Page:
Editorial Boards Have Upgraded Their Skills. Will These Skills Be Preserved?

July 21 | 2022

Russian scientific journals have only just learned to work according to international standards. We hope to preserve this experience under new circumstances.

Katerina Guba


Photo: The editorial boards of Russian journals have learned to make informed decisions about the fate of scientific manuscripts.  Photo by  JJ Ying on  Unsplash   


2000s: Internationalization of Russian Science

Over the past decade, Russian science has witnessed many changes thanks to Russian scholars’ desire to increase their contribution to international science. The success of internationalization policy is usually assessed on the basis of quantitative indicators, one of which is publications in foreign journals. It is fair to say that the progress on this metric has been noticeable.

Moreover, the turn toward international science has also been important in another respect. Albeit slowly, the academic environment has begun to change. The activity of those organizations without which it is impossible to produce new knowledge—namely scientific foundations, universities, and editorial boards of scientific journals—has reached a new level.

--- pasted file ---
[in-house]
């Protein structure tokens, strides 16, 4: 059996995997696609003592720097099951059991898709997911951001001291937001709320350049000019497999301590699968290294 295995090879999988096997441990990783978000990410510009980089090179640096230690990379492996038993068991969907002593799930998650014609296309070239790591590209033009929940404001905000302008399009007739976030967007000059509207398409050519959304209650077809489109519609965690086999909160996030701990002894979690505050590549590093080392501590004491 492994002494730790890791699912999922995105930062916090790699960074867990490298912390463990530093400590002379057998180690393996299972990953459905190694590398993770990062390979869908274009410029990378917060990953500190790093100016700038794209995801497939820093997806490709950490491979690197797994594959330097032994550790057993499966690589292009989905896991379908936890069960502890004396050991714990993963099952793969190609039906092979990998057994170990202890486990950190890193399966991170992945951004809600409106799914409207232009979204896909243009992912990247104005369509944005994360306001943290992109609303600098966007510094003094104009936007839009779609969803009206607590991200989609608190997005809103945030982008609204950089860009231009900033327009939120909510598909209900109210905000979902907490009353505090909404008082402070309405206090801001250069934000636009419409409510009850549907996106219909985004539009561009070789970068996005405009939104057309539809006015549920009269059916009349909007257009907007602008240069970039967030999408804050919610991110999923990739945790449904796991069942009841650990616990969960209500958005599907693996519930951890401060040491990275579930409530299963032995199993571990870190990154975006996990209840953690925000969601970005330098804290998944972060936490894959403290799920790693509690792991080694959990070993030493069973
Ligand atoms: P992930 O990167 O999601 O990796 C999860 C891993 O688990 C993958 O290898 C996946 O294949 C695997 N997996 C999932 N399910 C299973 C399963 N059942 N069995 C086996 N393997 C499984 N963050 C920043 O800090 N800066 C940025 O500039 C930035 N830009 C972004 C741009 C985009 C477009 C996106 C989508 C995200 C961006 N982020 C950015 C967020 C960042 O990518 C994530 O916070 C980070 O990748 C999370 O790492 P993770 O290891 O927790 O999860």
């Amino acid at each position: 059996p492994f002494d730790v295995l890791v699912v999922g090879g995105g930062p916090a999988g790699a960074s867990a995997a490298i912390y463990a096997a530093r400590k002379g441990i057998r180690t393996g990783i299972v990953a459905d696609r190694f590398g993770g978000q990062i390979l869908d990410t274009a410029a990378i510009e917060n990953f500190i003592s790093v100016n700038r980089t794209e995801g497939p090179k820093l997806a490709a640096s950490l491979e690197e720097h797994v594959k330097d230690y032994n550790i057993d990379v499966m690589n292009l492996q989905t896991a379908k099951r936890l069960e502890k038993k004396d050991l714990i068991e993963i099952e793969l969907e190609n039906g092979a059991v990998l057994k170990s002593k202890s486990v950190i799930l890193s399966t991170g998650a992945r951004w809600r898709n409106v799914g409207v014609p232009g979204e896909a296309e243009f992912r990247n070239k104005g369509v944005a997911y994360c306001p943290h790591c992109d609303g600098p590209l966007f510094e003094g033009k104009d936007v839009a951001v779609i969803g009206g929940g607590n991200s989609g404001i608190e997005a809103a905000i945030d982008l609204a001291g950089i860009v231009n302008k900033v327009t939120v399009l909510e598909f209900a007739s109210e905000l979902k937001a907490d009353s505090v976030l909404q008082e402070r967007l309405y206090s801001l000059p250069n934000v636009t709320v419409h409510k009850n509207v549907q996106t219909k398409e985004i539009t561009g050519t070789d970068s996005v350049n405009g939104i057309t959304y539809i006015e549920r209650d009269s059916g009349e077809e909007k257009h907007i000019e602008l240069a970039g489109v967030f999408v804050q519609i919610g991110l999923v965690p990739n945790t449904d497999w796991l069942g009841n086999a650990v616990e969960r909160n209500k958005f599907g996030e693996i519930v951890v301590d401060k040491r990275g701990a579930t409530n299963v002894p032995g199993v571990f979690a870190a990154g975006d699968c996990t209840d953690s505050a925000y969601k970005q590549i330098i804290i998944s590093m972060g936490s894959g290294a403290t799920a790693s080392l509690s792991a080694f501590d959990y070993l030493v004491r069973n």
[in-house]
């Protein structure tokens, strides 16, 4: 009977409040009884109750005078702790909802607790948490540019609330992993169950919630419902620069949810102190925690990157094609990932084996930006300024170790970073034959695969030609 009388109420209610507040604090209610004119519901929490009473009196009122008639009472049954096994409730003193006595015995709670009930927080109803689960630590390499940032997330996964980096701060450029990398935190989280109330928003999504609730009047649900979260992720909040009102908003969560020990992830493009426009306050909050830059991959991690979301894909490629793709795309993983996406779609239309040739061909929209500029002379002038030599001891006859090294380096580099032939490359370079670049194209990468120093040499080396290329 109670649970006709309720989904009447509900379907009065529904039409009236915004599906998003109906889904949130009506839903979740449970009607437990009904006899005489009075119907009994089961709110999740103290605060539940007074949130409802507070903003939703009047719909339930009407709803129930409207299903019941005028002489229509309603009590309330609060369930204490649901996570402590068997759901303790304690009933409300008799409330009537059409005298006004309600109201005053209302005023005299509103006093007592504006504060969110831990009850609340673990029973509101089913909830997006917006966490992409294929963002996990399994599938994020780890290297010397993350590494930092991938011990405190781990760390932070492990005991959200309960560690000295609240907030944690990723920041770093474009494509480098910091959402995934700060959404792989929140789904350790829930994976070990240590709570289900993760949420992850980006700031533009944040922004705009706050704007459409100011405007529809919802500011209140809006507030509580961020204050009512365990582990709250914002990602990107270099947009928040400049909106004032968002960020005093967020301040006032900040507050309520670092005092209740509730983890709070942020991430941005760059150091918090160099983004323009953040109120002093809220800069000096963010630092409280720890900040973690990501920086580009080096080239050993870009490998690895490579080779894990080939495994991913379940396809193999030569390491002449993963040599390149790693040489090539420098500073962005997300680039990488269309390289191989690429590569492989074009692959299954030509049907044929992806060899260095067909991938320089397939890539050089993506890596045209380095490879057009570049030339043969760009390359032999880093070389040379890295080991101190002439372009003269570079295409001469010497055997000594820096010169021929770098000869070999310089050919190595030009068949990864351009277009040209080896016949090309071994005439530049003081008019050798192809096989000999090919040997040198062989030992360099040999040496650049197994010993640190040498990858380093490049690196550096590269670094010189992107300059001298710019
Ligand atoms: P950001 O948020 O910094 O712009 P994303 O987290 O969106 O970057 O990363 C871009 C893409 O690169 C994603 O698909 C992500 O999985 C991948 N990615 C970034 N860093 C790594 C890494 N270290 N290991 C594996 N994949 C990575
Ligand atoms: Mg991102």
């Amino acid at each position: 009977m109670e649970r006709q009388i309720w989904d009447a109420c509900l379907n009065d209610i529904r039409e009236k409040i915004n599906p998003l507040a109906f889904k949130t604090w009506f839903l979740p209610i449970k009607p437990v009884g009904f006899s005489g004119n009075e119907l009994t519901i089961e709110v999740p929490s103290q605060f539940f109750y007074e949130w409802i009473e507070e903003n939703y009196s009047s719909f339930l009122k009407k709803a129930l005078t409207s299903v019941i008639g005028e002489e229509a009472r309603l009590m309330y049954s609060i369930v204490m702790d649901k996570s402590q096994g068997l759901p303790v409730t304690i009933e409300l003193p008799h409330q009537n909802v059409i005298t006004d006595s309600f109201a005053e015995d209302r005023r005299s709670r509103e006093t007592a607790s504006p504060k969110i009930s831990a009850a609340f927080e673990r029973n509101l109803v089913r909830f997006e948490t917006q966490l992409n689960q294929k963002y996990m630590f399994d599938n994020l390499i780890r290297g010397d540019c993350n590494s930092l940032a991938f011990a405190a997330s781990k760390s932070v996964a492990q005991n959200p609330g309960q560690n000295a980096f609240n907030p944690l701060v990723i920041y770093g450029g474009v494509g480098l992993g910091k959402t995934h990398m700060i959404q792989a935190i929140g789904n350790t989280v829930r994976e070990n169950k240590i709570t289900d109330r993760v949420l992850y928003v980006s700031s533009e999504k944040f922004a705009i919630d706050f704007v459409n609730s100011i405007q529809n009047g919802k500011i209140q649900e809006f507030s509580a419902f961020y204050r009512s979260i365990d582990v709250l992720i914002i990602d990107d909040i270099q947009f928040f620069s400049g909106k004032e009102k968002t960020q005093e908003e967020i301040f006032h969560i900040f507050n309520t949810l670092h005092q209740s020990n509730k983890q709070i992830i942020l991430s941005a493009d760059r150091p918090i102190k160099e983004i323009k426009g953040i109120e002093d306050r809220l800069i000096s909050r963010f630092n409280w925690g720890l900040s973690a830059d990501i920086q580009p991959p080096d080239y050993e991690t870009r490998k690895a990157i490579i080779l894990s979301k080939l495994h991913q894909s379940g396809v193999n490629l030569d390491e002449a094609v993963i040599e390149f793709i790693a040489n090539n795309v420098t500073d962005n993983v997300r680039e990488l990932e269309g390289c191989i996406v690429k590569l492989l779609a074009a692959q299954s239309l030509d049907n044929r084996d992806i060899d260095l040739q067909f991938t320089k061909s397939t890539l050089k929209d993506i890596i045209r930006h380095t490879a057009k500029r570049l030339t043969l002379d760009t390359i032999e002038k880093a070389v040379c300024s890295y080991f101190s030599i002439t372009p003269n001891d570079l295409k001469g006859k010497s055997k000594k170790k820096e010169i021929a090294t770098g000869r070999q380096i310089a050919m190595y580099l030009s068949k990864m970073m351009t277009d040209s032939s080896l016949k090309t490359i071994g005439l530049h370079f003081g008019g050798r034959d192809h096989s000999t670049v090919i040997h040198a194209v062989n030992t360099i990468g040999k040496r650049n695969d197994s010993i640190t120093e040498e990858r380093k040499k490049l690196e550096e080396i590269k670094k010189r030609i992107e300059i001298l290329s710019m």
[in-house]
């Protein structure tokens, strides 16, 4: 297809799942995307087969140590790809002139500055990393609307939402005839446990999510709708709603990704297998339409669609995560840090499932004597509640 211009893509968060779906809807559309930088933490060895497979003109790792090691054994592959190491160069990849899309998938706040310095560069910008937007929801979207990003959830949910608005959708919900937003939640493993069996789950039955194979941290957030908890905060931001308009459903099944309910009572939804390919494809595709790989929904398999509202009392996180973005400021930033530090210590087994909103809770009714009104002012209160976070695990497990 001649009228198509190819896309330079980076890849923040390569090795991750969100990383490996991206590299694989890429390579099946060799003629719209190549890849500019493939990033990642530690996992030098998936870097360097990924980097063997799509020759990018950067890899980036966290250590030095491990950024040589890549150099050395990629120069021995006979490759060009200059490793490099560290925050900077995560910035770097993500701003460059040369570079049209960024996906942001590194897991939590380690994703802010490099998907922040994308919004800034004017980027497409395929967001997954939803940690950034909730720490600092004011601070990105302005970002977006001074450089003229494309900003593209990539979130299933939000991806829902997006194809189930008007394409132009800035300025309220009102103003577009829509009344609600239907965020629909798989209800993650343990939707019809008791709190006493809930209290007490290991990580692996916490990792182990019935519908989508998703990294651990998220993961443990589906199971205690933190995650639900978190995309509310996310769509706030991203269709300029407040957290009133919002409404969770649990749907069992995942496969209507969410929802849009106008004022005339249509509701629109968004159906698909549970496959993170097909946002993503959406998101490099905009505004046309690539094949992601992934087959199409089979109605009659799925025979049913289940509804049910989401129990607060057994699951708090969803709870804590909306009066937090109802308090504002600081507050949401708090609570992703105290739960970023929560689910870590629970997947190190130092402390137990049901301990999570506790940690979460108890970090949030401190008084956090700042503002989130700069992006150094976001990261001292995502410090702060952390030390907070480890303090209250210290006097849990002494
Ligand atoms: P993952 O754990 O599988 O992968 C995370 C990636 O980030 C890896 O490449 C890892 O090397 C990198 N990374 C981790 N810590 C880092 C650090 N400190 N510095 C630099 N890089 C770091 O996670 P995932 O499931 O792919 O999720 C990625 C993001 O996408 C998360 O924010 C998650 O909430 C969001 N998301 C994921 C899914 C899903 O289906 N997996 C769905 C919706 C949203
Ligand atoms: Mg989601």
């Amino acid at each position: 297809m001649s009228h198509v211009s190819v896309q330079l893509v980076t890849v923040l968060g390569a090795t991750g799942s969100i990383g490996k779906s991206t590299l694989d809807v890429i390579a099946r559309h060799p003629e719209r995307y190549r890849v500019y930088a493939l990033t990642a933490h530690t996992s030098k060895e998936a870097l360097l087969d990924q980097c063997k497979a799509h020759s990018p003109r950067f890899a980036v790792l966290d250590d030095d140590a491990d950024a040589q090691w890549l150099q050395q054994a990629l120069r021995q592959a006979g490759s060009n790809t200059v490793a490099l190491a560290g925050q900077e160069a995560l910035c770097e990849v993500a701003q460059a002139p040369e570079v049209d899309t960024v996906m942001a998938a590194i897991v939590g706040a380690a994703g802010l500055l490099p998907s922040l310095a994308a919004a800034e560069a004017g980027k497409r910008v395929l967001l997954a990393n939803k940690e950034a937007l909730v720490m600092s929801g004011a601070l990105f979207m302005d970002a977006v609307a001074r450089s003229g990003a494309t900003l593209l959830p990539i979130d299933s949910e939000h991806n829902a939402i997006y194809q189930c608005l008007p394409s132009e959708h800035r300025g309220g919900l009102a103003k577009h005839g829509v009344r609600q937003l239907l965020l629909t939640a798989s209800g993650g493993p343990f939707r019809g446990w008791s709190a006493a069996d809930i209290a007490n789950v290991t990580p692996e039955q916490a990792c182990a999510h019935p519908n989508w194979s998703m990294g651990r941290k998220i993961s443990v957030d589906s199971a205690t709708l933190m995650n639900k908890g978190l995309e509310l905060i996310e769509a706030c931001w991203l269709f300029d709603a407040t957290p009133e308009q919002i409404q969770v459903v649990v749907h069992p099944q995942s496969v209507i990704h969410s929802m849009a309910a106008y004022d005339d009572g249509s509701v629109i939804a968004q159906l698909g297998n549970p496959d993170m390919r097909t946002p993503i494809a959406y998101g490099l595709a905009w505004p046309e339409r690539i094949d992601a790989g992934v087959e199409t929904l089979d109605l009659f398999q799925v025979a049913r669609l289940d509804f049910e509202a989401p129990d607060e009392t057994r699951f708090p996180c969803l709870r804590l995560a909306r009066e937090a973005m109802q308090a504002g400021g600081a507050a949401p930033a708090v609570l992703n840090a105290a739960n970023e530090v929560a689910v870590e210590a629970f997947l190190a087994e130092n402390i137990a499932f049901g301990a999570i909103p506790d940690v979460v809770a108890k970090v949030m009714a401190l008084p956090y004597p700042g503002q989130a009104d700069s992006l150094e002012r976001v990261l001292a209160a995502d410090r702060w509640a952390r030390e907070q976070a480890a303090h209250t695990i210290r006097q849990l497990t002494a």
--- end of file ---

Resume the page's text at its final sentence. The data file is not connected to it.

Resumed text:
Russian scientific journals have undergone a significant transformation. Ten to fifteen years ago, an author hardly hoped to receive a detailed review of his or her article from Russian editorial staff. Now, this has become common practice.


Their Review Standards

There are different models for scientific journals. In the last half-century, journal editors have moved from an authoritarian model, where all decisions were made by an almost permanent editor-in-chief, to the model of a journal-mediator that facilitates dialogue between authors and the scientific community.

Now, editorial boards try to perform a purely organizational function: they obtain the opinions of other scientists, on the basis of which the fate of a manuscript is decided. The journal-mediator model has seen the emergence of manuscript review standards, which never existed before. Authors may not have received a response to their letters and reviews themselves were informal and not always forwarded to authors.

Editorial boards have increased the transparency and predictability of procedures. While the procedures vary from journal to journal, authors usually expect:

  • Their manuscripts will first be reviewed by editors
  • If a manuscript has potential to be published, it will be sent for review; the editorial board will find 2-3 reviewers
  • The editorial board will correspond with the author, reporting on all interim decisions
  • Many journals adhere to the rule of double-blind peer review, where neither the author nor the reviewer know each other’s names

Such a review procedure is effective in a situation where journals are choosing between numerous manuscripts and need to justify their decisions to authors.